The Necklace of Lights (August 27, 1925-1941, 1985-present) is a string of more than 4,000 lights along 126 lampposts encircling the 3.4 miles of Lake Merritt. Installed in 1925, the lights were turned off during WWII to comply with wartime blackout requirements. On May 3, 1985, the Necklace of Lights was designated Oakland Landmark #LM 85-39.
There were also plans to put a lighted fountain in the middle of the lake. 6
On the evening of August 27, 1925, Commissioner of Streets William J. Baccus pressed the button and officially turned the lights on. This was the kick-off for a multi-day celebration, including fireworks, a band concert at the bandstand led by Paul Steindorff, boat races including Cliff Durant, and more. 9
The lights weren't turned on every night; at times they were left off as a cost-cutting measure. 10 In general, the necklace was only lit on special occasions like the Fourth of July. 11
Discussions about a permanent 'necklace of lights' began in 1922. Several designs were considered for the 'electroliers', 3 including one by Howard Gilkey. 4 Funds for the wiring and conduits came from the parks department; donations from businesses, organizations and individuals were used to purchase the lamp poles at $120 each. 7 The total cost of the project was estimated to be about $71,000. 5 Besides the poles, there were 3041 lights and 32 flood lights. 8
During WWII there were blackout restrictions in place and the necklace was unlit. Following the war, plans were made to refurbish and relight the necklace. 14 According to one article, the light poles had almost been collected for scrap metal during the war. 15
There was push back about the costs, saying $250,000 was too much; 18 pools for children were more important; 19 a few people even said they thought the necklace was unattractive. 17William Penn Mott, Jr., the superintendent of parks, responded that if the whole project were done from scratch, it would cost about $200,000. But (a) they weren't redoing everything from scratch and (b) they weren't redoing the 'necklace', just refurbishing the 126 main lights. 16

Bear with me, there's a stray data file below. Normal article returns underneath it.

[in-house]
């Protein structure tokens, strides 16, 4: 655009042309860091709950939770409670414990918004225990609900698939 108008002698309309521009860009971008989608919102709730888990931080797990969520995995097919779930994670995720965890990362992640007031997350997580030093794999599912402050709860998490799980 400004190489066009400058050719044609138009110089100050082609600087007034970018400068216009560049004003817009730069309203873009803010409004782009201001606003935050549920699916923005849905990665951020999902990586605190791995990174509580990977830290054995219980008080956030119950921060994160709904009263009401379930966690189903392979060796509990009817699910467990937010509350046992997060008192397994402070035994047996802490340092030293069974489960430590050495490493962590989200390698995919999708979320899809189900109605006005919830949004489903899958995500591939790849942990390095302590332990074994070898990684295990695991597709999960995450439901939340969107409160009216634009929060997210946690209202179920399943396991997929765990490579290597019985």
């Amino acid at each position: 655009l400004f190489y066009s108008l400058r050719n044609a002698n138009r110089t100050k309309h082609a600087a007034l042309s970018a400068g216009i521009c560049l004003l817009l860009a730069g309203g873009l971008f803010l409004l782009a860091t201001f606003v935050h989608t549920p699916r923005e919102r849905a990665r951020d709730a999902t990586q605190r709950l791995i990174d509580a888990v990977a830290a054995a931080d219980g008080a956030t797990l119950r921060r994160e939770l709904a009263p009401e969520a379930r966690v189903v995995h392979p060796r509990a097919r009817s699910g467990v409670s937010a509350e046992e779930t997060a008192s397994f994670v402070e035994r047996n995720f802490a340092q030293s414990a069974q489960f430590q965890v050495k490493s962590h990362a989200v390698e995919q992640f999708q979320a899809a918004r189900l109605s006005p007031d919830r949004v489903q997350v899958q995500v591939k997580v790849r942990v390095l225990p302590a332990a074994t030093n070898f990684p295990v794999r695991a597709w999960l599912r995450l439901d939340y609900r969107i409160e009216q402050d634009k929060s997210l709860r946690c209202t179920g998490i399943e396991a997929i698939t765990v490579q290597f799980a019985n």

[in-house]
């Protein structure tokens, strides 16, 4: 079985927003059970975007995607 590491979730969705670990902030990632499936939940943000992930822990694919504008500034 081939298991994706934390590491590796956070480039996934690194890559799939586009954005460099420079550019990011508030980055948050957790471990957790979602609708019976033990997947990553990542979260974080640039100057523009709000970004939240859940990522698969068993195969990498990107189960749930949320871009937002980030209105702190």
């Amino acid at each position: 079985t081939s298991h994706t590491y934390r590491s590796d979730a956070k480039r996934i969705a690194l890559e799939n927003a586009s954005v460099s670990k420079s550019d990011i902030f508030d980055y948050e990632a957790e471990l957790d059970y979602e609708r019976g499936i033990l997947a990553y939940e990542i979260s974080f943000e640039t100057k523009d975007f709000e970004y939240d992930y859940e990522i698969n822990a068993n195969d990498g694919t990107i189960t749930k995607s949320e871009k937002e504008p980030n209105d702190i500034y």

After fund-raising by the Lake Merritt Breakfast Club, in 1985, as part of a 10-year beautification campaign, the Necklace of Lights was reinstalled and once again lit every night from dusk until dawn.
During the July 14, 1987, MLB All-Star game held in Oakland, the Necklace of Lights was turned back on.
Maintenance and operation of the necklace's outdated electrical system (it used 11-watt incandescent bulbs) was expensive for the City of Oakland. Energy efficient solutions were sought with the assistance of Oakland's Public Works Agency and Pacific Gas and Electric Company. TCP, Inc., a manufacturer of energy efficient lighting systems, was selected to provided new bulbs.
In the Fall of 2006 the Oakland Public Works Agency replaced the old lights with 3-watt cold cathode lamps. Besides using a fraction of the energy, the new lights last about 8 times longer and are brighter. Their cost savings was calculated at over $9,000 a year (in 2006 dollars) with a 75% reduction in annual maintenance costs.
In late October, 2013, thieves stole 40,000 feet of copper wire from the Necklace of Lights, making a large portion of the lights dark. It's unclear how long it will take to replace the lights. 2 Theft and vandalism wasn't a new problem, though; in 1934 someone broke in and stole a motor that was required to use the lights. 13
In October 2016, the necklace was relamped with MaxLite Clear Marquee 2.5-watt LED bulbs (2700 K color temperature, 15-watt incandescent equivalent). These units are rated for 50,000 hours average life.
Links and References
- Lake Merritt's "Necklace of Lights" Sparkles with Energy Efficient Lighting System TCP.com
- A Celebration…With the Necklace of Lights OaklandMomma.com
- The return of the Necklace of Lights Oakland Tribune July 13, 1987
- Lake Merritt: Necklace of Lights on Wikipedia
- Merritt neck-loss SFGate.com October 29, 2013
- Design Urged for Necklace of Light Poles Oakland Tribune July 1, 1922
- Light Necklace Lamp Design Given Approval Oakland Tribune April 28, 1923 (note: what was built in 1925 looks different)
- Lake Lights Are Assured by Council Oakland Tribune May 18, 1925
- Dons of Peralta to Provide Lake Light Fountain Oakland Tribune May 30, 1925
- 'Light Necklace' at Lake Merritt Needs 16 Donors Oakland Tribune June 16, 1925
- Necklace of Lights Found in Good Order Oakland Tribune August 23, 1925
- Streets Aglow with Official Colors of Dons Oakland Tribune August 23, 1925
- Band Concerts to Begin June 1 Oakland Tribune April 12, 1927
- Things They Ask the Tribune Oakland Tribune July 21, 1927
- Bombs Bursting in Air Show Bear Flag is Still There Oakland Tribune September 10, 1928
- Motor Stolen; Lake Necklace Left Crippled Oakland Tribune April 3, 1934
- This is Your Town Oakland Tribune March 26, 1946
- Lake Merritt's 'Light Necklace' to Make Peacetime Comeback Oakland Tribune January 5, 1947 (note: contains a list of donors)
- Letters to the Editor Oakland Tribune September 26, 1947
- Letters to the Editor Oakland Tribune January 9, 1947
- Letters to the Editor Oakland Tribune January 6, 1947
- Oakland High Students Petition for for Swimming Pool Oakland Tribune January 15, 1947